The Gen X Jobseeker’s Guide to Social Media

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A lot of air time is spent discussing generational workplace culture clashes involving Millennials x Boomers, yet very little focus is given to the work-hard, play-hard Generation X. Yes, that ratty bunch of rascals that was breastfed punk and indie music wasn’t just born into a cyber-world like Millennials. No, Gen X gave birth to it.

Interestingly enough, though, I have found that once they’ve been discharged from a company (often one they’ve been in for decades), a rather hefty portion of my Gen X clients’s characteristic grittiness turns into brittleness. I see this very clearly when start out their job search projects by relying on more traditional tactics for finding a new job, such as job postings on news outlets, or “I know a guy who knows a guy,” rather than on more current, clever tactics in Career Transition, such as Social Media. It seems that, in spite of having birthed their cyber-baby, once it grew up into an interesting yet somewhat challenging cyber-teenager, it made some Gen X-ers cross their arms, dig their heels in, and turn back towards the weapons of ages past.

My dearest Gen X-er: if this sounds like you, hold my hand, look me in the eye, and repeat after me: “It doesn’t have to be that hard.” To that end, I’d like to offer you a few pointers to help get you started, OK?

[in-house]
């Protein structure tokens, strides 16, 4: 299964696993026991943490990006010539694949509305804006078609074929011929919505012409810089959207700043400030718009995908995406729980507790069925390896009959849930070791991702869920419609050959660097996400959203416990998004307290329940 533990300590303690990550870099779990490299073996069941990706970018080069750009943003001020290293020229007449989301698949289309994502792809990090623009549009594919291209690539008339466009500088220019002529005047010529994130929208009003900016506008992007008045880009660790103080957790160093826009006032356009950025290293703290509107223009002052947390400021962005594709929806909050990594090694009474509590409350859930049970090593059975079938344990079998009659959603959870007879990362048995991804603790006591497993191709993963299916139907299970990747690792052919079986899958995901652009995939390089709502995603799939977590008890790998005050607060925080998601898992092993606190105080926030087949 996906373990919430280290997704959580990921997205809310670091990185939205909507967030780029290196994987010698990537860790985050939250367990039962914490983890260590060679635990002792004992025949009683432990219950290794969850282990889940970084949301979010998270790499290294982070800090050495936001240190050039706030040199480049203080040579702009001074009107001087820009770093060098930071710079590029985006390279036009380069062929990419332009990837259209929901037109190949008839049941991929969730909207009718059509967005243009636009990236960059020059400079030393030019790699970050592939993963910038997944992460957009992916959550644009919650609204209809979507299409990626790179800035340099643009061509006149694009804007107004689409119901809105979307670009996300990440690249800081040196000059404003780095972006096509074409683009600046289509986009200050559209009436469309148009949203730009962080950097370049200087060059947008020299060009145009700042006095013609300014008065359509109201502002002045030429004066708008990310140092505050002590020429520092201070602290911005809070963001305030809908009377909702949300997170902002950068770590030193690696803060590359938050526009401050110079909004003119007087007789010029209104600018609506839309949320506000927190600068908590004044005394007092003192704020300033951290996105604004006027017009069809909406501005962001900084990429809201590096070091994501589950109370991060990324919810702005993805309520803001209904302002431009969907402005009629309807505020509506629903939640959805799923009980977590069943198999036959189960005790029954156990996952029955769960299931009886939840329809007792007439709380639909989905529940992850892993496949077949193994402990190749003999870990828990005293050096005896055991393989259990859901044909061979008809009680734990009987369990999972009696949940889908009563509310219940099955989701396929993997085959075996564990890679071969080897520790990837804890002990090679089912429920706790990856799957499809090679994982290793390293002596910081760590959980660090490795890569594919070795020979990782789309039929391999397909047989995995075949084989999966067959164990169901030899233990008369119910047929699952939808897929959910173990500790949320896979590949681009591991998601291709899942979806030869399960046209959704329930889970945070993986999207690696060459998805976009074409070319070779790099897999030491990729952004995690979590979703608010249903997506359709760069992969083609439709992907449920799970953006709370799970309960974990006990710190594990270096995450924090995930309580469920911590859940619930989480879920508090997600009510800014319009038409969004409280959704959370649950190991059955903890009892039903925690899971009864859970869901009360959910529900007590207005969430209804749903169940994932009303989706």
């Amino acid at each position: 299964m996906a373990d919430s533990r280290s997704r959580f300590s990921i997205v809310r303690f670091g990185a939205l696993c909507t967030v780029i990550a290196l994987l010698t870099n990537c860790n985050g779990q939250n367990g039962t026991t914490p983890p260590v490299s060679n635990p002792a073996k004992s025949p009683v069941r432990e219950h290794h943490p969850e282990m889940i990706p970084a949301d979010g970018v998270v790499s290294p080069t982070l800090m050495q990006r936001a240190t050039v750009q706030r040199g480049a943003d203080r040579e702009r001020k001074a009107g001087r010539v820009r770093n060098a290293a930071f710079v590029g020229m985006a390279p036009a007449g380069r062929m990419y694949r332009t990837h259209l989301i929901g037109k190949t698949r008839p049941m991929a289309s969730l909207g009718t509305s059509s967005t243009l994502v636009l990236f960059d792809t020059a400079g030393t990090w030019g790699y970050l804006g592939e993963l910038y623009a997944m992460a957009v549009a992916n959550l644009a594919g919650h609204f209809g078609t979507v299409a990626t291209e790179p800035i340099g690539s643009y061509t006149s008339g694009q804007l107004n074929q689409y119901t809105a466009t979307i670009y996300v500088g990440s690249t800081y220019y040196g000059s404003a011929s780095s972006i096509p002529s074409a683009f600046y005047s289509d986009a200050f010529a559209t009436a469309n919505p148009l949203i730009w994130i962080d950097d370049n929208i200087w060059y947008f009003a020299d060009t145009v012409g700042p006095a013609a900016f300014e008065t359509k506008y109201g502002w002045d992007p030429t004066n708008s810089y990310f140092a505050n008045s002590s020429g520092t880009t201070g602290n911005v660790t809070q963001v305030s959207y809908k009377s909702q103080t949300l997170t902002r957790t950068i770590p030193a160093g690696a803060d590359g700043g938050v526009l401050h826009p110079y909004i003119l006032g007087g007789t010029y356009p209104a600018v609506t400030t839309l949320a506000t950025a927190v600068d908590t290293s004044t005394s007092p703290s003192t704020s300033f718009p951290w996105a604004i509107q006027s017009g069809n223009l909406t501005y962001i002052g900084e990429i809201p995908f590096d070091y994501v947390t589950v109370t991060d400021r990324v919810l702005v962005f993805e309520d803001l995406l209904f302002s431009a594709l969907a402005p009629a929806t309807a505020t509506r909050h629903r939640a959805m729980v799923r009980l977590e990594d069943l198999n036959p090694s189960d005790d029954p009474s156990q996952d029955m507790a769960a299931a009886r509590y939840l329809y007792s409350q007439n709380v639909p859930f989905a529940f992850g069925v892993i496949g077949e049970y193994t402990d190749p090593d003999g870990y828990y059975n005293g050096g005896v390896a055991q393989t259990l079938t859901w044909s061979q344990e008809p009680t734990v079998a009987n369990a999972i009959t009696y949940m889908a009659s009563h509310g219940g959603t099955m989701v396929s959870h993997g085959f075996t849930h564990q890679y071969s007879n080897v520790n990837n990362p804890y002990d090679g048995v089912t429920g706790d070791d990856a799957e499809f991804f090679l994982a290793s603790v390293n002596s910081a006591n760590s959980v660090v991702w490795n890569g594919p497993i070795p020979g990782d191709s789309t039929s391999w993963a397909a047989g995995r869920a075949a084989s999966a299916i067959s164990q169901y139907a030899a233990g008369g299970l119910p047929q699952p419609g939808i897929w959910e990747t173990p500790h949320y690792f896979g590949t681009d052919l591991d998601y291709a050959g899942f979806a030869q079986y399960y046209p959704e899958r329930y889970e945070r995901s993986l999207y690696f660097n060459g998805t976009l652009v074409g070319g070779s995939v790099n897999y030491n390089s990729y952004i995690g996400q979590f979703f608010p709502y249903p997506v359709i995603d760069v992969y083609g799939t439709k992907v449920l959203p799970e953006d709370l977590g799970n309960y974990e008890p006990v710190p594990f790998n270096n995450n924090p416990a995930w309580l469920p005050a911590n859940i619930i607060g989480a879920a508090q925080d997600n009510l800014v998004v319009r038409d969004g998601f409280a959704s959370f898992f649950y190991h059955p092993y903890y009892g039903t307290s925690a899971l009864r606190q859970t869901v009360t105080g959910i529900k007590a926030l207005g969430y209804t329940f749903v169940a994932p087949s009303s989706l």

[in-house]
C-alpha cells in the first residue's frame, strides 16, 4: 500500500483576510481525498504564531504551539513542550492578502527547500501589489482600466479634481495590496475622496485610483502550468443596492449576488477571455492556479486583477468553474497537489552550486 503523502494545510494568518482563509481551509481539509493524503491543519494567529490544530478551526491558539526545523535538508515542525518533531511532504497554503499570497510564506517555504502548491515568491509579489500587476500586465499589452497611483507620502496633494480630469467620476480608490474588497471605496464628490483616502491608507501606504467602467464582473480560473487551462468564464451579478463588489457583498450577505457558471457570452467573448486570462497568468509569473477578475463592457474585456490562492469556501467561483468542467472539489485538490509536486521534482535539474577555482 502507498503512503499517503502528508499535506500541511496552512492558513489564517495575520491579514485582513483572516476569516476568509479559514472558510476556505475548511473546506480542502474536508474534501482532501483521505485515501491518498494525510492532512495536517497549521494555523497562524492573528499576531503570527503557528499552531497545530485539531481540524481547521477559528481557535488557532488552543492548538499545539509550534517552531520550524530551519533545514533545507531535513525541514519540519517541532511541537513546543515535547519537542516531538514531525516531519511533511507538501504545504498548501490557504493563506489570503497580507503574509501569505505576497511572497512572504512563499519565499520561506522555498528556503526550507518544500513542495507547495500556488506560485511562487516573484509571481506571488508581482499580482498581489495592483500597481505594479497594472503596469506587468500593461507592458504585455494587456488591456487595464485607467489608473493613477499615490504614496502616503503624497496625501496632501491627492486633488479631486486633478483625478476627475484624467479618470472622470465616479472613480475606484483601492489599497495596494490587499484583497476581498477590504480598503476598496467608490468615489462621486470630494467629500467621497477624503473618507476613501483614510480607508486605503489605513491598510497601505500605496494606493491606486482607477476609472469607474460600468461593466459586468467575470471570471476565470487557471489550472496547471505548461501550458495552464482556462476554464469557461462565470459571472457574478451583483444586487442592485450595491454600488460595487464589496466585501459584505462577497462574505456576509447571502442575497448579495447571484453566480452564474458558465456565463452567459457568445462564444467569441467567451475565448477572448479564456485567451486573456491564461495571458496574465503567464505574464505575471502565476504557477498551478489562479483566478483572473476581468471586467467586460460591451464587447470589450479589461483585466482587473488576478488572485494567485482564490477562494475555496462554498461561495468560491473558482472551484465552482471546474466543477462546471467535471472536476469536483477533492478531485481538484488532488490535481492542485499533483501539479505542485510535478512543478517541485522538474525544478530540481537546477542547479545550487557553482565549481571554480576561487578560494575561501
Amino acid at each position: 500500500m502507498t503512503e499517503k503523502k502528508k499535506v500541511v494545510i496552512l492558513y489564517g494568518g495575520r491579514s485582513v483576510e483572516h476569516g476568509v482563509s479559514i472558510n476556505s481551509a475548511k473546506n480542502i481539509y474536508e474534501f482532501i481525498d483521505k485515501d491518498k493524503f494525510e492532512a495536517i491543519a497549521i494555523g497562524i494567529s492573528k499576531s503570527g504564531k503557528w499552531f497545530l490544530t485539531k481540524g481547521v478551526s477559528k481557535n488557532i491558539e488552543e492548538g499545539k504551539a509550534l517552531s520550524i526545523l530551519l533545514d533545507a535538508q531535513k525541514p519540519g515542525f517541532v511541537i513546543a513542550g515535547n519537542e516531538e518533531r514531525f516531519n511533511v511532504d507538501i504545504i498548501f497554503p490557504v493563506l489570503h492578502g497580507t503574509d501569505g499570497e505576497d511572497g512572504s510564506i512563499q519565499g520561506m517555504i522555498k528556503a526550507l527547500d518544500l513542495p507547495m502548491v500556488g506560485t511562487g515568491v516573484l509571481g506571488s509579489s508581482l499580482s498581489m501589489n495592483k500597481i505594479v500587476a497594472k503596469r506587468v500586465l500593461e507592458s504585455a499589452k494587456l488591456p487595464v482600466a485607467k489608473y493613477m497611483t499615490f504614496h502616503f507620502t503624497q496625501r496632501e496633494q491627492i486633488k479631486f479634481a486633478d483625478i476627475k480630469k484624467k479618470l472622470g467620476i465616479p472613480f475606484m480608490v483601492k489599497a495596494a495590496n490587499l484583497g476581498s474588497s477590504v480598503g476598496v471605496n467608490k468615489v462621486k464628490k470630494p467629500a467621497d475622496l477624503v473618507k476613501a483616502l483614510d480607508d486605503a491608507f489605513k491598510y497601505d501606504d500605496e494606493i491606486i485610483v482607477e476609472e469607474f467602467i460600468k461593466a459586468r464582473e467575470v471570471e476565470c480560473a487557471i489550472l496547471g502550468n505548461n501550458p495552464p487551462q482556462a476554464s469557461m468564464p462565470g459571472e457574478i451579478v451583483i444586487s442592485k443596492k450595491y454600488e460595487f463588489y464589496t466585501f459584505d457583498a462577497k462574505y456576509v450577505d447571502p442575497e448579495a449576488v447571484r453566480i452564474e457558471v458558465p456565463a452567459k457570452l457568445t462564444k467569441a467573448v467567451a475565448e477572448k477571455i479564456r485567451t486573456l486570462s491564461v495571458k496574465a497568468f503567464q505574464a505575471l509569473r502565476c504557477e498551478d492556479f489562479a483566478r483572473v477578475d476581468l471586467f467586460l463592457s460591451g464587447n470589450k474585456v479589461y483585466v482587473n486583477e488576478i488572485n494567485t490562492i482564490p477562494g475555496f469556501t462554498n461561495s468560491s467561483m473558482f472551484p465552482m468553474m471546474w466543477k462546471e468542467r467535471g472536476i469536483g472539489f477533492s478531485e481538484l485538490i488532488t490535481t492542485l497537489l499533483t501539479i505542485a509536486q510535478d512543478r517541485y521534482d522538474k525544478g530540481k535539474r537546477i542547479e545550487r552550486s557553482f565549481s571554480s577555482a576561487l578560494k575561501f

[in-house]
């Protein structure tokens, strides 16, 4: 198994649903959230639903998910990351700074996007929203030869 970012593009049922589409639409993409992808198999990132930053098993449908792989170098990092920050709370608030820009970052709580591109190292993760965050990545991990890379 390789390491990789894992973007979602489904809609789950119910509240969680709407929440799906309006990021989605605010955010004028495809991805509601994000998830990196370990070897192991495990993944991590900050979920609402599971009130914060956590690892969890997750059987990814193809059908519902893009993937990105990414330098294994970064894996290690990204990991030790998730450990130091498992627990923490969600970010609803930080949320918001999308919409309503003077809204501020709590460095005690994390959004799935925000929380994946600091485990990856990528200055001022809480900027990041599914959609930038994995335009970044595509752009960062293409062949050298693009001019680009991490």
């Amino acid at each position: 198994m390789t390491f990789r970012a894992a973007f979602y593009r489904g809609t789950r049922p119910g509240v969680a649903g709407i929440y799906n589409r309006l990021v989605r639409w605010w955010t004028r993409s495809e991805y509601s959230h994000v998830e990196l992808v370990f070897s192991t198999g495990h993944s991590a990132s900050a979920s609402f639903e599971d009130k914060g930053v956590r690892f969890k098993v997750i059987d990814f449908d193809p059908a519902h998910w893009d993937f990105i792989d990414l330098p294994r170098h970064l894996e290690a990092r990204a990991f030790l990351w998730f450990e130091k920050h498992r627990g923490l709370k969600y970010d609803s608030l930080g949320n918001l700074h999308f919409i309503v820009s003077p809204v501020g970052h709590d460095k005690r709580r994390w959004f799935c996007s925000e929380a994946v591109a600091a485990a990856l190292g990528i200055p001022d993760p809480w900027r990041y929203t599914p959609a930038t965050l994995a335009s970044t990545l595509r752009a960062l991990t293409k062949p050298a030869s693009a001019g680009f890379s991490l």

Should you or shouldn’t you?

  1. First of all, let’s look at YOU. Millennials? The world is awash in them. But Generation X is independent, resourceful, self-managing, skeptical, cynical, pragmatic, and most of all adaptable. These are valuable, transferrable skills you can successfully apply in your job hunt. Be proud of your Generation, and wield your unique weapons!
  2. Social Media is easier than it looks. Seriously. These sites have evolved beautifully to make your experience as fun and painless as possible. There are prompts that tell you what you can do next, and you can advance as far as you’re comfortable with: from an easy everyday chat to the dark and murky corners of their account analytics. It’s up to you. And, of course, the more you play, the better you get at it. Tap into your resourcefulness and your adaptability powers.
  3. You have a choice. You always do. You can chose to opt out of Social Media. If you do, though, you have to own the fact that you’re going to be missing out on a colossal share of services, trends, relevant news, and most of all: work opportunities.
  4. Nowadays, privacy is about what you do, not what you post. The biggest change brought about by Social Media, and perhaps the hardest to assimilate, is that all lives are now public, whether you’re active about your online presence or not. So take care of how people perceive you in real life, first and foremost. Every regular Joe has a camera in their pocket nowadays. And you can always adjust your privacy settings on most sites!
  5. Own your own Social Media profiles, or someone else will (whoops!). I’ve seen it happen more than once, and the time and money spent repairing the damage far outweigh the 5 minutes spent in registering at a signup page.

Where to start? The essential, bare-bones basics:

Ideally, you should at least have an account set up for what I call the Basic Trio: LinkedIn, Facebook and Twitter. If you work with products or services that people can see, Instagram is also very helpful, and increasingly popular. There’s a ton of others, of course, but I’ll stick to these four for now.